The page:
• 23-06-2020

Good book, poor narration.

Very informative book and a good study. The narrator was terrible! No inflection of tone. Too many mispronounced names and places! Useless purchase!

2 people found this helpful

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  • Kristine M. Giltner
  • 20-06-2020

Easy to read and highly informative

Readers are going to love the individual stories presented in the book! It brings home the reality of what occurred during the Pandemic of 1918. How quickly folks died. The mass graves. The limited news stories. The lack of quarantining the afflicted as the governments of the world did not want to incite panic during WWI. The interesting aspects of what those in the medical field went through in wanting the government to quarantine the ill. and also trying to understand what a virus was, in comparison to bacterial.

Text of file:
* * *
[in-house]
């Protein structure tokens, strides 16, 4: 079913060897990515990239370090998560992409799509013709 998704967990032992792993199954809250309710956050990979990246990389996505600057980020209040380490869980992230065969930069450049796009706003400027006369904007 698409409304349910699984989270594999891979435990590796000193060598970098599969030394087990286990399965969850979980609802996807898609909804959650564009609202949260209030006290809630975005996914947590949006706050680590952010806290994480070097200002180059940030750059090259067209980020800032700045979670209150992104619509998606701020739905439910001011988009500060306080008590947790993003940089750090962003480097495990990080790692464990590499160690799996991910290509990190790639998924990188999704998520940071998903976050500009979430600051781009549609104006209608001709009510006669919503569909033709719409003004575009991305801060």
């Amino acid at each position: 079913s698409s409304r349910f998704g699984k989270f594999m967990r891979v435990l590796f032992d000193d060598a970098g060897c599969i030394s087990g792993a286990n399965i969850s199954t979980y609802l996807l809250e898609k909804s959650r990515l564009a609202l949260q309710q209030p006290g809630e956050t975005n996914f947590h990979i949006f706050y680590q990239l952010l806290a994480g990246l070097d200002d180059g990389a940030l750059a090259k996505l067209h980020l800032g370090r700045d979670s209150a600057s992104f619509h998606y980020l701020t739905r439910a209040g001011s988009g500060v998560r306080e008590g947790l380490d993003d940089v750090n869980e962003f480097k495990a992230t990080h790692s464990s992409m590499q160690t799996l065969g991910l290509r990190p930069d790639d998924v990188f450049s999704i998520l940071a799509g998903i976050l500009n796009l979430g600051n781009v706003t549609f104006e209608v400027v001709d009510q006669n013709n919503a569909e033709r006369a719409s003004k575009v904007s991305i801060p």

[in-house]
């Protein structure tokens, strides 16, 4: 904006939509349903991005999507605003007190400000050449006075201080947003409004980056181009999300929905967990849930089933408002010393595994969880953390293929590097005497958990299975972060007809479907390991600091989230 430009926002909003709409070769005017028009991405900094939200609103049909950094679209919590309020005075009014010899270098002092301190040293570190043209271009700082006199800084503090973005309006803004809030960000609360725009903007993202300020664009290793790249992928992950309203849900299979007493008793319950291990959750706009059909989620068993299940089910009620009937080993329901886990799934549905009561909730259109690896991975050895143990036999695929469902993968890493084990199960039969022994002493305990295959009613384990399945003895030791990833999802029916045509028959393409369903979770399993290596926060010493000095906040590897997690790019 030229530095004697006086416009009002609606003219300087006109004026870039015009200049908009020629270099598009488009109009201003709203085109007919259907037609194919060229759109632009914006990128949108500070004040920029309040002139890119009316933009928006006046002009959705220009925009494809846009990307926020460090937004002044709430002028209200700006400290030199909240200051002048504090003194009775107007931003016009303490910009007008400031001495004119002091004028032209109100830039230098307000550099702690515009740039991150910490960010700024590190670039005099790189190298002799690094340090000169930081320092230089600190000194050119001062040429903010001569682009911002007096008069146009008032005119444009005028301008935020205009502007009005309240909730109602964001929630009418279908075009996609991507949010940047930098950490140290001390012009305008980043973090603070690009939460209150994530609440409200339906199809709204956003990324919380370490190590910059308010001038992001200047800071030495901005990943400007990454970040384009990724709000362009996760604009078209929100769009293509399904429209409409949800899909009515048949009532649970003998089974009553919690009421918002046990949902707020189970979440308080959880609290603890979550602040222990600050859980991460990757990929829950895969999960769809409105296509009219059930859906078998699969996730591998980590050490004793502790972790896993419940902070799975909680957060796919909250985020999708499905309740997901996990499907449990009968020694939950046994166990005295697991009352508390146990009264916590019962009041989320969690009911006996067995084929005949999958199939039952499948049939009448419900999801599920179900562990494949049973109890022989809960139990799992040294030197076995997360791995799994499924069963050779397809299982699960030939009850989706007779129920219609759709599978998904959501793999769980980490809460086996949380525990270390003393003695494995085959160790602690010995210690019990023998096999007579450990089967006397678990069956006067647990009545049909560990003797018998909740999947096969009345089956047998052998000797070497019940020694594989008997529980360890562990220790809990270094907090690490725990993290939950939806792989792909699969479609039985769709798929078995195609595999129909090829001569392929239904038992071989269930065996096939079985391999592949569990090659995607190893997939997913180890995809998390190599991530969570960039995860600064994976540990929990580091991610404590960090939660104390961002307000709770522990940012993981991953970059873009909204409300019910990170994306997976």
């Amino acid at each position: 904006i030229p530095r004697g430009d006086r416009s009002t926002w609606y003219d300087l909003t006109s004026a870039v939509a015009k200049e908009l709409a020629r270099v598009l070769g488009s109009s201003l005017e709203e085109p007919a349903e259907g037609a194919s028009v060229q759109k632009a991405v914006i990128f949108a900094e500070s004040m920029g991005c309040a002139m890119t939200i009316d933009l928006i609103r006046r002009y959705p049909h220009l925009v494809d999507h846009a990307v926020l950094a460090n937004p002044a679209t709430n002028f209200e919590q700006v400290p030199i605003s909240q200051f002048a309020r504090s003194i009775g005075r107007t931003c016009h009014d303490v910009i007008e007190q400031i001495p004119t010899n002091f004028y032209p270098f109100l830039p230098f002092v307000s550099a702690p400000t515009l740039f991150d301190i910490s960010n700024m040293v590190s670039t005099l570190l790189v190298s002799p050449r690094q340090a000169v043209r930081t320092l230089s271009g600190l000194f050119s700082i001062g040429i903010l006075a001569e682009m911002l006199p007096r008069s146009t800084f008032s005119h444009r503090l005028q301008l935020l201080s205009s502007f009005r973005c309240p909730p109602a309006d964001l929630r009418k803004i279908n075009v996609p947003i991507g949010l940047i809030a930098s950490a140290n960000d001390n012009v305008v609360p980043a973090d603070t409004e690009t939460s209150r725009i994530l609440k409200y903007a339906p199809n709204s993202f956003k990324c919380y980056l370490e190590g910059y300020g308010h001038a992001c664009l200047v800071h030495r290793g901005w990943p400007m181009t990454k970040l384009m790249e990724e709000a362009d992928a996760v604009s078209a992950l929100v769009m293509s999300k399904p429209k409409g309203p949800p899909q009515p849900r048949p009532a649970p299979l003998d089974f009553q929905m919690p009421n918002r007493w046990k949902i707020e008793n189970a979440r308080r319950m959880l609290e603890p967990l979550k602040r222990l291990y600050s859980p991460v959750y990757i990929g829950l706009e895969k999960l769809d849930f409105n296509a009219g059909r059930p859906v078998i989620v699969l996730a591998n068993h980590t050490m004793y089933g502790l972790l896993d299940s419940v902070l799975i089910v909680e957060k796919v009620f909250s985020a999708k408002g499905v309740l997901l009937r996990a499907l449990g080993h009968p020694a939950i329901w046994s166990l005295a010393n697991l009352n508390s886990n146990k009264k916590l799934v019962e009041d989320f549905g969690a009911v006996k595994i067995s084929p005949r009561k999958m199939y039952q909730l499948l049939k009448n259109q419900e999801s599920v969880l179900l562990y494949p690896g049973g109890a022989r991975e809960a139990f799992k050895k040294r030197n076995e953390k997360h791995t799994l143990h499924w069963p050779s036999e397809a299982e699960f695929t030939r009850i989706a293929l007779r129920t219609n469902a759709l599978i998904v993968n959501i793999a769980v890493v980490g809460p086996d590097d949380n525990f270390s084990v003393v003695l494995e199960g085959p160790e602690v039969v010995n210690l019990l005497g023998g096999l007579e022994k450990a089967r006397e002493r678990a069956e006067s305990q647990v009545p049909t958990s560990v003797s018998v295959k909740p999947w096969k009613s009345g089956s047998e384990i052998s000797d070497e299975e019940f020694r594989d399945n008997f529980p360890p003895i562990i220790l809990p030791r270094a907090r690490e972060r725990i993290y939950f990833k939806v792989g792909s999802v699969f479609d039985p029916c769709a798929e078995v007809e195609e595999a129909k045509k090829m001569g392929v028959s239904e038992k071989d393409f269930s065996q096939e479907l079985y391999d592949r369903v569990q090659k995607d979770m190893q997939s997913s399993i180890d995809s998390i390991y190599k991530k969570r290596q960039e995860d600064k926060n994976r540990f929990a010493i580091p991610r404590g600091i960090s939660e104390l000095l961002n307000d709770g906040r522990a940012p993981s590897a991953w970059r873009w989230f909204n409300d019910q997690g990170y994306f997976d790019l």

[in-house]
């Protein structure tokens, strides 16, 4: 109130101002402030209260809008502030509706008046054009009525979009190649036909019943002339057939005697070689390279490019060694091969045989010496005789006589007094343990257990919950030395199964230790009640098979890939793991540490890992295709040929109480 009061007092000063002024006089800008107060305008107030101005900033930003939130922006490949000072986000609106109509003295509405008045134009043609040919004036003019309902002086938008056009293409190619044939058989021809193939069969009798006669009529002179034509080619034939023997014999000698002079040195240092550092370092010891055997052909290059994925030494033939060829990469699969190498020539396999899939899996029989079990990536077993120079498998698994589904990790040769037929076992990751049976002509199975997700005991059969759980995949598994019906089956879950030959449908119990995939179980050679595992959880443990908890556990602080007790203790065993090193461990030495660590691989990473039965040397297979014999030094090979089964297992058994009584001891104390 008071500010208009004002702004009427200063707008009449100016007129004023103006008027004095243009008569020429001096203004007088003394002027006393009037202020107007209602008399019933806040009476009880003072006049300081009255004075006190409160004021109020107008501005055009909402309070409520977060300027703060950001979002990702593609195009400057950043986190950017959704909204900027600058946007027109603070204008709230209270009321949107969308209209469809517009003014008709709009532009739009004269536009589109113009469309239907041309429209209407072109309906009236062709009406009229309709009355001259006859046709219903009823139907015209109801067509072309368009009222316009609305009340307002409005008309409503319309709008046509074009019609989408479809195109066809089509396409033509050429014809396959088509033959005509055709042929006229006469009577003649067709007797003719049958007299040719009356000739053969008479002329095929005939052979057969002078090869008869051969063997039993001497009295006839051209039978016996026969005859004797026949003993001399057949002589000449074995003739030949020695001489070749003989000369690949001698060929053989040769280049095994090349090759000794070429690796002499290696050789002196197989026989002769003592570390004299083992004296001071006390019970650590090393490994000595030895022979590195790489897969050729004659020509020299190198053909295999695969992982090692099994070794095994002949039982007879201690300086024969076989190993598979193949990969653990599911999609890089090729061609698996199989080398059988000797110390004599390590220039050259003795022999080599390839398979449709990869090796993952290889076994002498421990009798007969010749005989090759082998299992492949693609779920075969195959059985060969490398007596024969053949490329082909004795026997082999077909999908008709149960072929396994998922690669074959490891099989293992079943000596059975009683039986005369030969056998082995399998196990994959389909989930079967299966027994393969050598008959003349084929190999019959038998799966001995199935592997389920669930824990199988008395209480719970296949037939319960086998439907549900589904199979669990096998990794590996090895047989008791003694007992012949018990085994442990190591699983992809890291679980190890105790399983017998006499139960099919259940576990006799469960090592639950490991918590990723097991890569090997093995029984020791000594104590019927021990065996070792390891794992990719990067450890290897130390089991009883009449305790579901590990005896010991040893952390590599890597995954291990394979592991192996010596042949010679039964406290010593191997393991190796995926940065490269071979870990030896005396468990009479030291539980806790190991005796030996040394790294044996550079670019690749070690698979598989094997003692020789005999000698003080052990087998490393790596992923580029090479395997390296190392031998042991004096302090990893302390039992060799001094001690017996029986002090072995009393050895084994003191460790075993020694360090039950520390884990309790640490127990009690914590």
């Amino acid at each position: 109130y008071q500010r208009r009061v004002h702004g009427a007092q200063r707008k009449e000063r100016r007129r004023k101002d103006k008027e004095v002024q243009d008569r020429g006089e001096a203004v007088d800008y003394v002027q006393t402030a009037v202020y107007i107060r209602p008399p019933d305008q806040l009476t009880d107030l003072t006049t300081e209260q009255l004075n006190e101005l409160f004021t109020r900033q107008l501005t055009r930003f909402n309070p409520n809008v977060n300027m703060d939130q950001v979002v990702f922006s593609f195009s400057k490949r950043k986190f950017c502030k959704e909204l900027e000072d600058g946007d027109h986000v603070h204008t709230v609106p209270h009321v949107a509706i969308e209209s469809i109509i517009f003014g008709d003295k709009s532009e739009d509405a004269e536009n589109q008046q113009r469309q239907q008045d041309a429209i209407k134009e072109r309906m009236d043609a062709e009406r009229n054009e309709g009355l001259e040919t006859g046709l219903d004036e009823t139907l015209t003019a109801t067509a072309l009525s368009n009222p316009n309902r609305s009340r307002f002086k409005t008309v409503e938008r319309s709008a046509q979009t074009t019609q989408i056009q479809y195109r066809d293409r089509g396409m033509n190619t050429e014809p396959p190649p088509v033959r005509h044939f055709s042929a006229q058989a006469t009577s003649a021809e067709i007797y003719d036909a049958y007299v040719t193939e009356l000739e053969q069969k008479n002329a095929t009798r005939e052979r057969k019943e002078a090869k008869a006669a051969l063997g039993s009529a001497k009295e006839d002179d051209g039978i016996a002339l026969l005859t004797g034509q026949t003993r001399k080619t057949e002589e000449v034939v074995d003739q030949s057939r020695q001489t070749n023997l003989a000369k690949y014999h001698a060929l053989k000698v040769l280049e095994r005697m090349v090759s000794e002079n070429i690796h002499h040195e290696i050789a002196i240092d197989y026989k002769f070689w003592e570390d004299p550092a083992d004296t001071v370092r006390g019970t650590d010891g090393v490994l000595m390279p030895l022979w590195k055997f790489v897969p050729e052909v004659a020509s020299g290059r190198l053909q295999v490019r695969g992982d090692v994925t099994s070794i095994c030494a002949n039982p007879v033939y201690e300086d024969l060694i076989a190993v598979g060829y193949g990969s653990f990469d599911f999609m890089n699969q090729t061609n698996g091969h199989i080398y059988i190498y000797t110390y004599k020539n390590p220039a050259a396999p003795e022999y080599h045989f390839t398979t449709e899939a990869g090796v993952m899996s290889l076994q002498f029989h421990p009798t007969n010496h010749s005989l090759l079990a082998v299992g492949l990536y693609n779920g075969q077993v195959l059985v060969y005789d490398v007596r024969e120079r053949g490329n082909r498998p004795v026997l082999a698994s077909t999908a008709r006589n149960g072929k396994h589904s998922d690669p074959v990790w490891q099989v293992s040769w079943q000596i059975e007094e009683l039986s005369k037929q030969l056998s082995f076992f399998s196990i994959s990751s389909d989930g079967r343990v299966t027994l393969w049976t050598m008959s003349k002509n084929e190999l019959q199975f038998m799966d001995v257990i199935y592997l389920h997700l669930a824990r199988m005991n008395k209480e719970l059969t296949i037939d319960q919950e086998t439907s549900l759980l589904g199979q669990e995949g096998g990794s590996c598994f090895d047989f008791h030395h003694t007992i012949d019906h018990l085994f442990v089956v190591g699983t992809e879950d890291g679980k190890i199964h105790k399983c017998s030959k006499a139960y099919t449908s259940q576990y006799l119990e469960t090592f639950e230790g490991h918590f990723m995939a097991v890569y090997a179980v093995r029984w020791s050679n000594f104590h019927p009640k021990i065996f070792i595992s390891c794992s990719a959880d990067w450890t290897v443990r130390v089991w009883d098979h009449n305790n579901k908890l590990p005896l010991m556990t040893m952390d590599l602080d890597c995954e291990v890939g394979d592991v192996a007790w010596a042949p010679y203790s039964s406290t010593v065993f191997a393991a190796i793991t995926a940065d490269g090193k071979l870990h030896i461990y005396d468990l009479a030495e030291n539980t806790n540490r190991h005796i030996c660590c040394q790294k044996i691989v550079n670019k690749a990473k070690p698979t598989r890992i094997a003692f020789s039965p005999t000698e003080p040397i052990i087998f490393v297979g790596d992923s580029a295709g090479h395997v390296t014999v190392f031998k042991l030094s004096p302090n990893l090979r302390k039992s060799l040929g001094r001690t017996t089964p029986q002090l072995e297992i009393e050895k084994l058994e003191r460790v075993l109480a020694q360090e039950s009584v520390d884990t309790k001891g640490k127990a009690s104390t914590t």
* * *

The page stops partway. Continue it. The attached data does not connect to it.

2 people found this helpful

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Profile Image for Ruben P. Crosby
  • Ruben P. Crosby
  • 20-06-2020

Great Piece of Information:

I thought I knew quite a bit about the Pandemic of 1918. NOT. I have enjoyed learning all that pandemic’s history has had to offer. I found out that all that I knew of the pandemic is very limited. I had NO idea that the governments of the world didn't allow the press to advise the public of the severity of the virus. Just goes to show that governments should not be allowed to keep secrets. Especially when it comes to real dangers to humans. I had never heard of the flu being called the Spanish Lady. Yet, it seems to be a very common expression. The number of casualties just blew my mind. It was considerably higher than I thought it was.

2 people found this helpful

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  • Nicole G. White